Regular Expressions: Sub() Method and Verbose Mode

A series of tutorials on Regular Expressions using Python

If you’ve stumbled across this article and are new to this series of tutorials on regular expressions, feel free to take a look at the rest of the series (in order):

  1. Regular Expressions: Basics

Substituting Strings with the Sub() Method

Regular expressions can not only find text patterns but can also substitute new text in place of those patterns. The sub() method for regex objects is passed two arguments. The first argument is a string to replace any matches. The second argument is the string for the regular expression. The sub() method returns a string with the substitutions applied.

Let’s take a look at the following example:

Example 1: Using the sub() method

We can see that we’re trying to find all word occurrences that follow the word “Agent”. We used the findall() method and it returned “Agent Zohaib” and “Agent Bob”.

Now maybe we want to redact some words from a string.

namesRegex.sub(‘REDACTED’, ‘Agent Zohaib gave the secret documents to Agent Bob.’)# ‘REDACTED gave the secret documents to REDACTED.’

The word “REDACTED” was substituted for every string that matched the regex pattern within the string.

Example 2: Using Groups when implementing sub() Method

Sometimes you may need to use the matched text itself as part of the substitution. In the first argument to sub(), you can type \1, \2, \3, and so on, to mean “Enter the text of group 1, 2, 3, and so on, in the substitution.”

For example, say you want to censor the names of the secret agents by showing just the first letters of their names. To do this, you could use the regex, Agent (\w)\w* and pass r’\1****’ as the first argument to sub(). The \1 in that string will be replaced by whatever text was matched by group 1 — that is, the (\w) group of the regular expression.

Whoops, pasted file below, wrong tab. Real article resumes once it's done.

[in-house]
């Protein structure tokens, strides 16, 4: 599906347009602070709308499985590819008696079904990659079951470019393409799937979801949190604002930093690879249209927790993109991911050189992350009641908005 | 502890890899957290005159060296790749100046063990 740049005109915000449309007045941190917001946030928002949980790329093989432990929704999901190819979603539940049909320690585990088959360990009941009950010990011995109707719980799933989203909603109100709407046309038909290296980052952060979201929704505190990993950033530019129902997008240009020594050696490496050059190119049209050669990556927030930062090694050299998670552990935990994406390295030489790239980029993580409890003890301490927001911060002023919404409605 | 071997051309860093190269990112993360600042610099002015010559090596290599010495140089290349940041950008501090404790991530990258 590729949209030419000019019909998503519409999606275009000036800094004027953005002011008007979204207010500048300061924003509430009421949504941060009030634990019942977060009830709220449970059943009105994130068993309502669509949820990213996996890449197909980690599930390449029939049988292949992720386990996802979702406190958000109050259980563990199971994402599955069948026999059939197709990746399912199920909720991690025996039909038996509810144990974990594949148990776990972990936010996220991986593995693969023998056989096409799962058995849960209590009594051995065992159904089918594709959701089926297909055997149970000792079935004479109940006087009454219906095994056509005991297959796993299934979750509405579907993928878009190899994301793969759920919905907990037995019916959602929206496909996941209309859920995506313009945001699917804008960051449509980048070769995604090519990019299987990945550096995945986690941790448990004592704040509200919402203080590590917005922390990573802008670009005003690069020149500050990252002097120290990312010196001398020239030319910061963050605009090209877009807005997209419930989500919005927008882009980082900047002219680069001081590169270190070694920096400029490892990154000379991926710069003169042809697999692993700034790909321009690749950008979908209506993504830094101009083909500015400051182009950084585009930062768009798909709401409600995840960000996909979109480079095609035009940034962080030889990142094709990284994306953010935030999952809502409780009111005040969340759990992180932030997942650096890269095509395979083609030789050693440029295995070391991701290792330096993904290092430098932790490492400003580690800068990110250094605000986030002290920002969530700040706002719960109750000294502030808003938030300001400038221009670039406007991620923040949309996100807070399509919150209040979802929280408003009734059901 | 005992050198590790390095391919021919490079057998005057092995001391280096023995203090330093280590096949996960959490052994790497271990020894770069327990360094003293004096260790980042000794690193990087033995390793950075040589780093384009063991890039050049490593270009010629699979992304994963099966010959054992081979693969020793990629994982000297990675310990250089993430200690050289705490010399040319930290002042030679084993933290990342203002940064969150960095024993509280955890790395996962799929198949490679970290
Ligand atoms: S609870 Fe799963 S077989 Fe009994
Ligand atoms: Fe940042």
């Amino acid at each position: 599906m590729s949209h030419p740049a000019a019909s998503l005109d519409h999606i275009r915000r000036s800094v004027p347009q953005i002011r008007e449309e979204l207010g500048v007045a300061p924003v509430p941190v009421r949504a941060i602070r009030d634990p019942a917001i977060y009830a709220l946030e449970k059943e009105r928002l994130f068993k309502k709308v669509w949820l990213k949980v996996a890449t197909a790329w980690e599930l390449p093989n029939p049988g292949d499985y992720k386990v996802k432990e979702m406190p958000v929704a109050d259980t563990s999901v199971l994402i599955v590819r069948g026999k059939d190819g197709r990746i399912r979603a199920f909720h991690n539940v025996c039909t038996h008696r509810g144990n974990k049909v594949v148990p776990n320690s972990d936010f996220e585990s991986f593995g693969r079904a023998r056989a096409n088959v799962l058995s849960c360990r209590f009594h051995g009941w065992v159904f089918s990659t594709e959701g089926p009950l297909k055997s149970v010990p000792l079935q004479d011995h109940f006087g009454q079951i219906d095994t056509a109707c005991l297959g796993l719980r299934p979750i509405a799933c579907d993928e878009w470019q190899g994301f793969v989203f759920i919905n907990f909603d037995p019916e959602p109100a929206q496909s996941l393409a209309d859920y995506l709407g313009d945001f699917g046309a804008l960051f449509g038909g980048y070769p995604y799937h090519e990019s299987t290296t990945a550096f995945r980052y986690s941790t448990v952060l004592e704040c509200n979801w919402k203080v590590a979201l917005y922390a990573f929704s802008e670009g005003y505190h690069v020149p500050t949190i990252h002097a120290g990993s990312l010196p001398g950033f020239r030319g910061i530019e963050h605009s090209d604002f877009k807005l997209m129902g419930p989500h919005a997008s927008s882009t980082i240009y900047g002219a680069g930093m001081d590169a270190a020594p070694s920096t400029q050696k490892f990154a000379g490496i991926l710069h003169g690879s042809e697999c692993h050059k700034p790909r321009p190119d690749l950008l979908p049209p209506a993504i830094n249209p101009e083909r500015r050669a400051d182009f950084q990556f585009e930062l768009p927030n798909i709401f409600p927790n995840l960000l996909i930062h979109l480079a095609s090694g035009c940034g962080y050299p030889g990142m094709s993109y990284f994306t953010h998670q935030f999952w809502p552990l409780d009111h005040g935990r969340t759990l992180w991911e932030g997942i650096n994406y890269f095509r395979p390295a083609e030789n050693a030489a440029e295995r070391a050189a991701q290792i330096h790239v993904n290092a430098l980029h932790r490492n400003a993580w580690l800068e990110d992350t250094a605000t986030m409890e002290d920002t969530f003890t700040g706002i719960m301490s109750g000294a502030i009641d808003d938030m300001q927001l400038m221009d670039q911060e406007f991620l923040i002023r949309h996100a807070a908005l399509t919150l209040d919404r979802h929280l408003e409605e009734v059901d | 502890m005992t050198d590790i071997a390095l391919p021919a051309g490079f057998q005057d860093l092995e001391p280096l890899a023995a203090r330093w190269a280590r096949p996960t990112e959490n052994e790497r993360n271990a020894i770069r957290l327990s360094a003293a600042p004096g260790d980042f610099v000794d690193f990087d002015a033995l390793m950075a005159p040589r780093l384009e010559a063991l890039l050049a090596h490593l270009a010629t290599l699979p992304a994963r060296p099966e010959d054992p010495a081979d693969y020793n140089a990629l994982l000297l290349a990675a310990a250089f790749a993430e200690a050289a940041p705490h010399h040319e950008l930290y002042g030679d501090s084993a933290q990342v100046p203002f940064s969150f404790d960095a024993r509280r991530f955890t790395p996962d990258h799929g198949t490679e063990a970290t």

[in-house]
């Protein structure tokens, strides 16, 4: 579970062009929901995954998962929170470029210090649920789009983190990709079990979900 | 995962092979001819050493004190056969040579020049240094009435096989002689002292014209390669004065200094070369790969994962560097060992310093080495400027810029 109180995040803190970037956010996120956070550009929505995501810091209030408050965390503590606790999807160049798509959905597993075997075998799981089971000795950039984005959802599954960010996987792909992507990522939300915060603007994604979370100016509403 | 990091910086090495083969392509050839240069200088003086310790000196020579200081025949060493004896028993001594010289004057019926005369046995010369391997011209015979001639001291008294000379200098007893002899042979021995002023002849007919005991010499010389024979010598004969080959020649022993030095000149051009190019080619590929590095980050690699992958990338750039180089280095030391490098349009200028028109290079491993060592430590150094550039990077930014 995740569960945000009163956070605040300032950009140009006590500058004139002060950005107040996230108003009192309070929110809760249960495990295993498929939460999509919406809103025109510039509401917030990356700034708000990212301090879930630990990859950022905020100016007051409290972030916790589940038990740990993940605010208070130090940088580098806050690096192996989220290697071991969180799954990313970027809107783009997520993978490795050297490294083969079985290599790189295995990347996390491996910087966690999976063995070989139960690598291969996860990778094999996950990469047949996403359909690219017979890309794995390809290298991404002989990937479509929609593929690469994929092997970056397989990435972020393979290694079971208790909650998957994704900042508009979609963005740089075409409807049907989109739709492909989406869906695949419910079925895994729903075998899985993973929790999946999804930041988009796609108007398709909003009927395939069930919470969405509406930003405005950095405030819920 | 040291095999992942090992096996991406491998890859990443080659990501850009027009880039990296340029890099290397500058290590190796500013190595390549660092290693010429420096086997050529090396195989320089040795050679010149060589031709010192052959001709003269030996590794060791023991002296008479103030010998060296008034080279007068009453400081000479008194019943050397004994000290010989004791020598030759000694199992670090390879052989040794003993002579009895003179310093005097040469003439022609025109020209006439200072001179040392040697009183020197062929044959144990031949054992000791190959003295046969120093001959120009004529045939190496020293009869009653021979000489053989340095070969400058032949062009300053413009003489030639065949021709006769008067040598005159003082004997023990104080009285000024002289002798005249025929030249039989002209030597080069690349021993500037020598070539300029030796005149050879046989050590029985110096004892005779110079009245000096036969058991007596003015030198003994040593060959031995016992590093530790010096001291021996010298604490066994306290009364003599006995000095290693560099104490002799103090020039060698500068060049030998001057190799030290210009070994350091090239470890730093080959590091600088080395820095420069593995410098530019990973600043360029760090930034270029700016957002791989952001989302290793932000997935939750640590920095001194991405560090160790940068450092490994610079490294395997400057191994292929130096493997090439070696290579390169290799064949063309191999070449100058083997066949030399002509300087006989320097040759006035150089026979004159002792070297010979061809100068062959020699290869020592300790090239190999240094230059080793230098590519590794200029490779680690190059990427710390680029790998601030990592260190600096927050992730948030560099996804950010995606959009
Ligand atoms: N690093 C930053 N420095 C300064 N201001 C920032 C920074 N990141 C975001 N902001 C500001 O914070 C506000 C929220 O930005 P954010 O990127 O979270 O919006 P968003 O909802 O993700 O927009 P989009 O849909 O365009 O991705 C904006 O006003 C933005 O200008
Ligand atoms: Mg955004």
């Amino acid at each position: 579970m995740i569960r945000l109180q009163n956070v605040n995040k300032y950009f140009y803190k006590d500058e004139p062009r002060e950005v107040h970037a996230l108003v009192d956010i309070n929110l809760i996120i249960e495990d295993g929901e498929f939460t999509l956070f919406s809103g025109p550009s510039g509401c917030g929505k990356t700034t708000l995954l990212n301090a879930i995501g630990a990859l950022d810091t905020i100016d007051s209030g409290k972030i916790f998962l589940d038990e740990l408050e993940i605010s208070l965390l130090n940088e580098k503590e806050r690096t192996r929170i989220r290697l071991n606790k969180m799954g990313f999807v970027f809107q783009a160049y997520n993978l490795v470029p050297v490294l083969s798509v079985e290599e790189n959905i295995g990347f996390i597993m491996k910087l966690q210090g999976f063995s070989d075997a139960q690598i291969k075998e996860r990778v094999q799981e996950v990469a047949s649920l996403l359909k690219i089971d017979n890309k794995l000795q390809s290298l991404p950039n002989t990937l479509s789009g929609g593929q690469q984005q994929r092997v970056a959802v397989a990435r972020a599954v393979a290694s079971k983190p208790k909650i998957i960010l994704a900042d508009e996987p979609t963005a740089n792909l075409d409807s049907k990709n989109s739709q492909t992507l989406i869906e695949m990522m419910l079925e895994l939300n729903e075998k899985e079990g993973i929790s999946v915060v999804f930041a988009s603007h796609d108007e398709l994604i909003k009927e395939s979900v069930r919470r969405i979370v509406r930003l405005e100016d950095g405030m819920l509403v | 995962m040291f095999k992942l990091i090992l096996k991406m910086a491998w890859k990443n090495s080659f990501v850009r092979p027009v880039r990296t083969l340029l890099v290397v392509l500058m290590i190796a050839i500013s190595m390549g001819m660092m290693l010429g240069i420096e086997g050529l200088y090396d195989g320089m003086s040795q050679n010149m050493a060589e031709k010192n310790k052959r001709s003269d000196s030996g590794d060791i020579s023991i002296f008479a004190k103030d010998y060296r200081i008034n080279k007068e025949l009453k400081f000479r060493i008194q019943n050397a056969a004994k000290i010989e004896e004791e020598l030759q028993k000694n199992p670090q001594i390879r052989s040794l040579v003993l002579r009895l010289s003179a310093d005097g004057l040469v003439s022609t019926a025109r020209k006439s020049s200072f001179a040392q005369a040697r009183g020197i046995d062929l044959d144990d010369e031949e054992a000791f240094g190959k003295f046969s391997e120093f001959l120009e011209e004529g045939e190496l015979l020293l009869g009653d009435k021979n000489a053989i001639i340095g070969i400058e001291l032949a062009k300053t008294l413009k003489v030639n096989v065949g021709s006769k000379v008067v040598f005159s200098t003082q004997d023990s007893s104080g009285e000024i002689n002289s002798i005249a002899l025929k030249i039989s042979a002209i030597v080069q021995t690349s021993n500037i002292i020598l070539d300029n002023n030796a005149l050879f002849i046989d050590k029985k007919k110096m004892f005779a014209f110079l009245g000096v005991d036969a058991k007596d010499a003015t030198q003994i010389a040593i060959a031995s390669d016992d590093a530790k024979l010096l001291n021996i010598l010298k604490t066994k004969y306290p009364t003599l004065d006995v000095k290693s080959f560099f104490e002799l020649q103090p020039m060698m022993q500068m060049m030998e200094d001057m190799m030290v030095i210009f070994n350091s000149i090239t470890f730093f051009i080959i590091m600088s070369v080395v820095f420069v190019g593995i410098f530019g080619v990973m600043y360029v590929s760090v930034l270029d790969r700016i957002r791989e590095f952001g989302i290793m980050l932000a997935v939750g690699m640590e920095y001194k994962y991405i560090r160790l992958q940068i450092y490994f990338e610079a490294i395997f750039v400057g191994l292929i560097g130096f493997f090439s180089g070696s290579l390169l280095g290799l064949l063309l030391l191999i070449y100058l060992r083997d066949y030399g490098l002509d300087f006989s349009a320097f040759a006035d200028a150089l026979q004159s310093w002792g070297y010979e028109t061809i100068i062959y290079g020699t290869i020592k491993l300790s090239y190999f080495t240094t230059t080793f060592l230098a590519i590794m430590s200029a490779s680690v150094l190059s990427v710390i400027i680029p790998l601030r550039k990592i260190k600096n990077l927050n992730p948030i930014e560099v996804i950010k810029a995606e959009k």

Managing Complex Regular Expression’s using VERBOSE Mode

Regular expressions are fine if the text pattern you need to match is simple. But matching complicated text patterns might require long, convoluted regular expressions. You can mitigate this by telling the re.compile() function to ignore white space and comments inside the regular expression string. This verbose mode can be enabled by passing the variable re.VERBOSE as the second argument to re.compile().

Example 3: Implementing VERBOSE Mode

Take a look at the following:

phoneRegex = re.compile(r’((\d{3}|\(\d{3}\))?(\s|-|\.)?\d{3}(\s|-|\.)\d{4}(\s*(ext|x|ext.)\s*\d{2,5})?)’)

That look’s really messy and it’s hard to read.

We can actually use VERBOSE mode and spread the regex over multiple lines with comments like this:

Now this looks much cleaner and easier to read.

Note how this example uses a triple quote syntax (r’’’) instead of the usual single quote raw string (r’). We use the triple quote syntax so we can spread the regex over many lines, making it more legible.

The comment rules inside the regex string are the same as regular Python code: the # symbol and everything following it are ignored. Moreover, the extra spaces inside the multi-line string for the regex are not considered part of the text pattern to be matched. Overall, it helps organize your regex.

This article concludes the end of this series of tutorials on regular expression’s. I really hope I did a service in putting this series out and there and that you learned something from this.

Stay tuned for future tutorials and give this article a clap if you liked it!